Strangely when I got the shipping notice, I found myself checking the status of delivery every morning. Clearly I was more excited about it than I'd thought I would be. I'm still assembling everything and will be for some time since I had put in for five out of the six factions plus a lot of extras. Granted, one of those factions was the one my brother wanted, but I'm still left with four out of six. Anyway, I thought I would share my thoughts so far.
RulesI don't think I've come across another miniature game that does things quite the same way as Relic Knights. The randomization is done with cards which pay for the abilities of the models, which is one of the two big differences from most miniature games I've played. The other big difference is how models/units get activated and how the turn is structured. Relic Knights doesn't have 'rounds of play' where each player ends up activating all their models on the table and then the round's over. Instead the game has an activation queue that shows both players which models are activating next. After a model is done, it gets put into the 'idle pile', where all the models not in the queue go, and you can then put another model from the idle pile into the queue. Very different.
I've yet to play a game; I was the first person in our local area to actually get his Kickstarter package so everybody else is still trying to make heads and tails of the rules (except for my brother, since his stuff came with my stuff, but neither of us have had time to sit down and hammer out a game). But I will say that the game looks like it will play very quickly.
MiniaturesThe miniatures for any game that uses them are a grab-bag and should really be judged by an individual miniature. That said, I can definitely tell there's a quality difference in the miniatures that were completed prior to the Kickstarter and official incorporation of them into a game The older metal/resin models were on smaller bases and it shows; Calico Kate, even on her swashbuckling mecha, swims on her larger 80mm base because the model was originally designed for use with a 60mm base. Now, all the Kickstarter backers got these base inserts that are handy for basing the models and putting the base insert on Calico Kate's base really takes away the sense of too much space from the huge base. Harbonath and Kasaro To don't have this problem and pretty much dominate their bases with their size (Kasaro To barely fits on his 80mm base).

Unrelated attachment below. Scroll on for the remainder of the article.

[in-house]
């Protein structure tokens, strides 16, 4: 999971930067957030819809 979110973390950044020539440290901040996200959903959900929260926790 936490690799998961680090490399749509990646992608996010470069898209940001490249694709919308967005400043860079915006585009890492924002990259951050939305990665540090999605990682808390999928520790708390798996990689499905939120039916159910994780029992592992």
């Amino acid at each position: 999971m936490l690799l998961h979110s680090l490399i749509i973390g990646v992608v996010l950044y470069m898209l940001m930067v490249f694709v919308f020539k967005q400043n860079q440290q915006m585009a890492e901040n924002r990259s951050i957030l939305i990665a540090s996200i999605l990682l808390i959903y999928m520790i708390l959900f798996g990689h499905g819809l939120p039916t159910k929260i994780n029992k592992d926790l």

The material of the miniatures is the same material used by Privateer Press for their plastic. It's apparently a resin/plastic hybrid. Which means it can be a pain in the butt to clean up. You'll need files, sandpaper, a sharp hobby knife, and brush-on plastic cement to get good results. Liquid Green Stuff by Games Workshop is also extremely useful for smoothing out problem areas.
Now let's talk about the base inserts. The ones that came with my Kickstarter package really are nifty and really speed up the whole basing side of the models. The problem is that the base inserts are polystyrene (like Games Workshop's plastics or most of the hobby model kits you would find at a traditional hobby store) and plastic cement doesn't do anything to the plastic-resin of the models, so you may have to bust out the epoxy to make sure the models aren't going anywhere (my Moffett model has popped off the base twice now). There's also a real lack of variety in the base inserts at the moment, which means that I'm pretty much just building one faction using the base inserts and looking elsewhere for basing on the other three.